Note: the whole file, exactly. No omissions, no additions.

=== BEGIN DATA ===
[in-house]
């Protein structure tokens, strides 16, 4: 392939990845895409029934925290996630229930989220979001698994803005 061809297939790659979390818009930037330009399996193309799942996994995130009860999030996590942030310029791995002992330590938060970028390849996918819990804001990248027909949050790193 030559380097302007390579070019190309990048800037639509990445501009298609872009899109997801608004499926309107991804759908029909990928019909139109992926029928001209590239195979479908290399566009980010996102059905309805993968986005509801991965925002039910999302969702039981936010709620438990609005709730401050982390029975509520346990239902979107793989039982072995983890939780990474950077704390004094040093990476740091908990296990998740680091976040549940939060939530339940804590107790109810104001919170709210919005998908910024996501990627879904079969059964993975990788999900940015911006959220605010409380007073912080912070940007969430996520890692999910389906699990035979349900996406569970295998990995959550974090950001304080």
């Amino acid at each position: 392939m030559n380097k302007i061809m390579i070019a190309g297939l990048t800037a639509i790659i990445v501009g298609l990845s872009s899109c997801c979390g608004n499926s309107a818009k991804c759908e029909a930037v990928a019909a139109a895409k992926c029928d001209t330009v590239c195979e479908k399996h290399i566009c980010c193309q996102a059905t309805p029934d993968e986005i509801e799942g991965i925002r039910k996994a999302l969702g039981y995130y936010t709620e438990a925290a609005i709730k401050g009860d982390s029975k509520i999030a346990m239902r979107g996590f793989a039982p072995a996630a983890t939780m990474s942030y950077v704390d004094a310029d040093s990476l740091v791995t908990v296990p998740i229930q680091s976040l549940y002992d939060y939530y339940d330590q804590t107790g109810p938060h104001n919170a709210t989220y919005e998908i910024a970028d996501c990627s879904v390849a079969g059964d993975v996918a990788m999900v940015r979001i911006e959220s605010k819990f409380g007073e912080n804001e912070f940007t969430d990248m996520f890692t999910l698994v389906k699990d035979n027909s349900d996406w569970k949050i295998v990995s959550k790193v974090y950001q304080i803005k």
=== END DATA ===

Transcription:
[in-house]
């Protein structure tokens, strides 16, 4: 392939990845895409029934925290996630229930989220979001698994803005 061809297939790659979390818009930037330009399996193309799942996994995130009860999030996590942030310029791995002992330590938060970028390849996918819990804001990248027909949050790193 030559380097302007390579070019190309990048800037639509990445501009298609872009899109997801608004499926309107991804759908029909990928019909139109992926029928001209590239195979479908290399566009980010996102059905309805993968986005509801991965925002039910999302969702039981936010709620438990609005709730401050982390029975509520346990239902979107793989039982072995983890939780990474950077704390004094040093990476740091908990296990998740680091976040549940939060939530339940804590107790109810104001919170709210919005998908910024996501990627879904079969059964993975990788999900940015911006959220605010409380007073912080912070940007969430996520890692999910389906699990035979349900996406569970295998990995959550974090950001304080």
């Amino acid at each position: 392939m030559n380097k302007i061809m390579i070019a190309g297939l990048t800037a639509i790659i990445v501009g298609l990845s872009s899109c997801c979390g608004n499926s309107a818009k991804c759908e029909a930037v990928a019909a139109a895409k992926c029928d001209t330009v590239c195979e479908k399996h290399i566009c980010c193309q996102a059905t309805p029934d993968e986005i509801e799942g991965i925002r039910k996994a999302l969702g039981y995130y936010t709620e438990a925290a609005i709730k401050g009860d982390s029975k509520i999030a346990m239902r979107g996590f793989a039982p072995a996630a983890t939780m990474s942030y950077v704390d004094a310029d040093s990476l740091v791995t908990v296990p998740i229930q680091s976040l549940y002992d939060y939530y339940d330590q804590t107790g109810p938060h104001n919170a709210t989220y919005e998908i910024a970028d996501c990627s879904v390849a079969g059964d993975v996918a990788m999900v940015r979001i911006e959220s605010k819990f409380g007073e912080n804001e912070f940007t969430d990248m996520f890692t999910l698994v389906k699990d035979n027909s349900d996406w569970k949050i295998v990995s959550k790193v974090y950001q304080i803005k």